Still got a first-gen iPad? Don't ditch it yet
The iPad is also well suited for use as a stationary screen, fixed in place for quick access when needed. There are myriad docks, mounts and stands available, many of them useful for technicians and mechanics referencing take-apart guides; for cooking in the kitchen; for musicians who need sheet music displayed; or for power users who need an extra screen.
A mini TV
From my own perspective, the first-generation iPad is still great for watching movies and TV shows, listening to podcasts, or, if you don't mind reading on back-lit screens, perusing an ebook. There are plenty of apps on this front, from iBooks to Kindle to Nook to whatever you like.
If your iPad is like mine, you'll find that the battery still holds up really well, and the fact that video is hardware accelerated -- one of the reasons Apple execs pushed for the h.264 video codec -- means there's less drain on the main processor, and less drain on the battery. The full library of videos available online from iTunes to Netflix to Hulu and beyond means there is always something to watch. And if you're going to be away from an Internet connection, you can download movies or TV shows to the iPad and watch them wherever you are.
In concert with an Apple TV-equipped HDTV, the iPad can also stream video to your TV. Actually, I'd be less bullish on the original iPad if it didn't support AirPlay. But since it does, the ability to wirelessly transmit to an Apple TV in the home is a plus in favor of keeping the iPad around.
Hand-me down iPad
The iPad can serve as a hand-me-down device that can grow with your child; there are cases that add bulk (and protection) to the iPad in kid-friendly designs that can be updated as needed. And the wealth of kid-oriented apps in the App Store means it will serve as a learning tool for as long as it's still working.
There's more than just kiddie apps and games; the iPad still has access to content on the completely underrated iTunes U. Apple calls iTunes U "the world's largest online catalog of education content," and this collection of lectures, course materials, books, videos and other assembled materials will help you learn about any topic you choose.
An extra iPad is a godsend if you have children and are often in the car; and there are some really great car accessories, from dash to headrest mounts, that make the iPad a great traveling companion. I won't lecture you on distracted driving, but I will warn that iPad will shut itself down if it becomes too hot, so don't leave it in direct sunlight. But if you're headed out on the road, and want to keep the kids in the backseat entertained, load up the iPad with movies or shows before you leave.
As a 1.5-pound device, the original iPad is still lightweight enough to go almost anywhere. If you have a newer iPad, and you're traveling to rugged locations, take the old one with you. Between media, apps and ebooks, the older iPad is still an iPad and if you happen to drop it on a rocky slope, well, you still have the newer one back home.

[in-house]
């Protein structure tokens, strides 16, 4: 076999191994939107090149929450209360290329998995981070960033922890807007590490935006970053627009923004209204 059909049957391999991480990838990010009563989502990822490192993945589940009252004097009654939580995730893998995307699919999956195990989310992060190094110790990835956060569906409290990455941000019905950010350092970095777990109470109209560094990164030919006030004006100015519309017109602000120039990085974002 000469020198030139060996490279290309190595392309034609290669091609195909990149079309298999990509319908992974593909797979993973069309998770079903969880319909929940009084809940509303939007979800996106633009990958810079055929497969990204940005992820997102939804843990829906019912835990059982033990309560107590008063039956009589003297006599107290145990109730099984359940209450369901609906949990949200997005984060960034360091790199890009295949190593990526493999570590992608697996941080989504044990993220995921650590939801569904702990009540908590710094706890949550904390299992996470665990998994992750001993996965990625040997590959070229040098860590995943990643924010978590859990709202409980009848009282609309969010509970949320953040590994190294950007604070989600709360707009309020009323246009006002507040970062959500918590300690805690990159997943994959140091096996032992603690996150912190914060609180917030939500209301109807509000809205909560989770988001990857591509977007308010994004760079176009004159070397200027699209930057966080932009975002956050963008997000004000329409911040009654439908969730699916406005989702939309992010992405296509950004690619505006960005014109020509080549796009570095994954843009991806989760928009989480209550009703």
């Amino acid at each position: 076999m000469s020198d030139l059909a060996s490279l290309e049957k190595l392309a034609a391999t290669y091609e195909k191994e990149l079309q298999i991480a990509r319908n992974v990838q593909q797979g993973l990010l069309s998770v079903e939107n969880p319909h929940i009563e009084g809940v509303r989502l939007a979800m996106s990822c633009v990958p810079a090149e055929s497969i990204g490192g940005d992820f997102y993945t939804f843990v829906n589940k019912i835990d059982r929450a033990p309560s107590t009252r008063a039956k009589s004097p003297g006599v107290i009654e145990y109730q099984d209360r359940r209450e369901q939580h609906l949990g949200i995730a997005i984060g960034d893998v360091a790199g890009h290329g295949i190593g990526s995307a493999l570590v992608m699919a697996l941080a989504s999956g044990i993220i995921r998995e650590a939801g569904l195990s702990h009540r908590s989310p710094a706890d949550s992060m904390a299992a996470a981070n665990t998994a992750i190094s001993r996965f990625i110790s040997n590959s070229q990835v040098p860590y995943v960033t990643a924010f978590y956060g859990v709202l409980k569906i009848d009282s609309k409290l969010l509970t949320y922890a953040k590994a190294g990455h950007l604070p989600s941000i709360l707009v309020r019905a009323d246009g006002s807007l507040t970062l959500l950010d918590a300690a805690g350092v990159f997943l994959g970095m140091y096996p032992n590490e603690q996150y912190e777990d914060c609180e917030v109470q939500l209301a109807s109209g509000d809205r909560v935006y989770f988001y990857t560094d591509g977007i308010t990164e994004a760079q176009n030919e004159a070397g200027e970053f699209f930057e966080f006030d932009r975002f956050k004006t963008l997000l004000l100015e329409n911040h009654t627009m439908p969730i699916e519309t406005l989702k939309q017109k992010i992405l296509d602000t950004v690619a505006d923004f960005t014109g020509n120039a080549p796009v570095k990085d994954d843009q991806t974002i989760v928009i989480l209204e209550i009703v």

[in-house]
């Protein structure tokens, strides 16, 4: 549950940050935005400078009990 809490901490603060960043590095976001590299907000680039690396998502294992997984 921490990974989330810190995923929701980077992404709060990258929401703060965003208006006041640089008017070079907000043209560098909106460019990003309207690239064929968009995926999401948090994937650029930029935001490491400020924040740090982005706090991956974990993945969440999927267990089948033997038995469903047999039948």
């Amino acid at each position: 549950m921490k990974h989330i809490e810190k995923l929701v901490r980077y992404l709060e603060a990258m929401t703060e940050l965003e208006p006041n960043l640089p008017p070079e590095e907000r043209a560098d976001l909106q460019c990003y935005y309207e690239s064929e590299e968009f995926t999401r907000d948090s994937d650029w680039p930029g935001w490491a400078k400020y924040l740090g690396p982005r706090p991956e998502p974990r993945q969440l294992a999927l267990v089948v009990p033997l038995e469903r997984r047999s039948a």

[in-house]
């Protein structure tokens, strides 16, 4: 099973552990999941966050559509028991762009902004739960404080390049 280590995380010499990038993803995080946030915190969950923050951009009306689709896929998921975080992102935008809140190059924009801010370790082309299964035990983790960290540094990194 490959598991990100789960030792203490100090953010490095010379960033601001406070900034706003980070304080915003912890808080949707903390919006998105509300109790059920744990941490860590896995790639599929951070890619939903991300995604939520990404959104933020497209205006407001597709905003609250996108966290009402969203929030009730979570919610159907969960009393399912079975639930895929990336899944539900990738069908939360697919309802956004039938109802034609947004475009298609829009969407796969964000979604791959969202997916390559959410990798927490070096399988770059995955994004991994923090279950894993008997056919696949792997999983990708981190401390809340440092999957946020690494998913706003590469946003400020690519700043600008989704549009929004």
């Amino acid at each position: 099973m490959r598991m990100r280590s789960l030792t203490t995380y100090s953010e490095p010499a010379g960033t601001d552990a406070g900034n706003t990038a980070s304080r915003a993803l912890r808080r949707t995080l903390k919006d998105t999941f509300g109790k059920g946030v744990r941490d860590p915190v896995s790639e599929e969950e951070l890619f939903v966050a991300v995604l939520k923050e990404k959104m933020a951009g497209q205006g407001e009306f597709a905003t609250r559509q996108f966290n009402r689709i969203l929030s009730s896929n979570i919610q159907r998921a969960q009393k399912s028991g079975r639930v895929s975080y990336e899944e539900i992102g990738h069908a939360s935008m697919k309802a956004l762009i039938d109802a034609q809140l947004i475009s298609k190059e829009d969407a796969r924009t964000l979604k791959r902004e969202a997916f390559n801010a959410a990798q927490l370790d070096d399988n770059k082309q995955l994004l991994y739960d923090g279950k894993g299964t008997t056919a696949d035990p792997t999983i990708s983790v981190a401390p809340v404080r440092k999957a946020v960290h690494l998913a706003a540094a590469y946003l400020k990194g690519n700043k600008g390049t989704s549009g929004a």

On a recent trip, I used my old iPad as a photo dump for digital pictures. Since I use my camera often, transferring photos to it cleared space on the memory card for new shots and video. I did this using the Apple Camera Connection Kit, but if you want to get fancy, there's the EyeFi memory card. With the Direct Mode feature, the EyeFi card automatically transfers photos to the iPad wirelessly. The initial setup for the EyeFi system needs some configuring, but once it's working, it's pretty handy.
The move away from the 30-pin connector hasn't changed the iPad's popularity and it didn't remove the thousands of hardware accessories already on store shelves. In fact, by phasing out the 30-pin connector, Apple engineers encouraged discounts on the existing accessories. For example, this blood pressure monitoring kit is available for $60, nearly half off list price. That's obviously a niche purchase, but there are other similar discounts available on other accessories that help keep the iPad relevant.
A loaner iPad
If none of these ideas compels you to keep your original iPad, let someone borrow it. In my experience, people fall into two categories: they see the benefits of touch computing in a tablet, or they don't. If you know someone who is curious about tablets in general or the iPad in particular, pass along your iPad for them to try out. It may not sway them one way or the other, but there's nothing better than hands-on time to get a feel for what the iPad is like.
The iPad may lack the latest bells and whistles, but just because something is old, doesn't mean it gets buried. The first-generation iPad is still in many aspects as useful today as the first day it was released. Over three-plus years of ownership, my iPad has been the least problematic computing device I have ever used. Between the App Store, countless hardware accessories still on the market, the overall lack of maintenance, and its ease-of-use, that original tablet still has what it takes to be handy.
Just because it's old doesn't mean it's useless.
- iOS 8 split-screen hints at iPad's enterprise ambition
- Office for iPad apps ring up 27M downloads
- Apple reclaims J.D. Power's top tablet satisfaction prize
- Samsung tablets grab market share from Apple's iPad
- As iPad sales slump, Cook hijacks analysts' fast-uptake explanation
- The iPad's expected ebb, and the search for why
- iPad sales skew even more toward Mini
- Apple's Mac ends up in tablet cannibal pot, too
- The case for an iPad Pro
- Is Apple's 13-in. iPad a desktop for kids?
Read more about Tablets in Computerworld's Tablets Topic Center.
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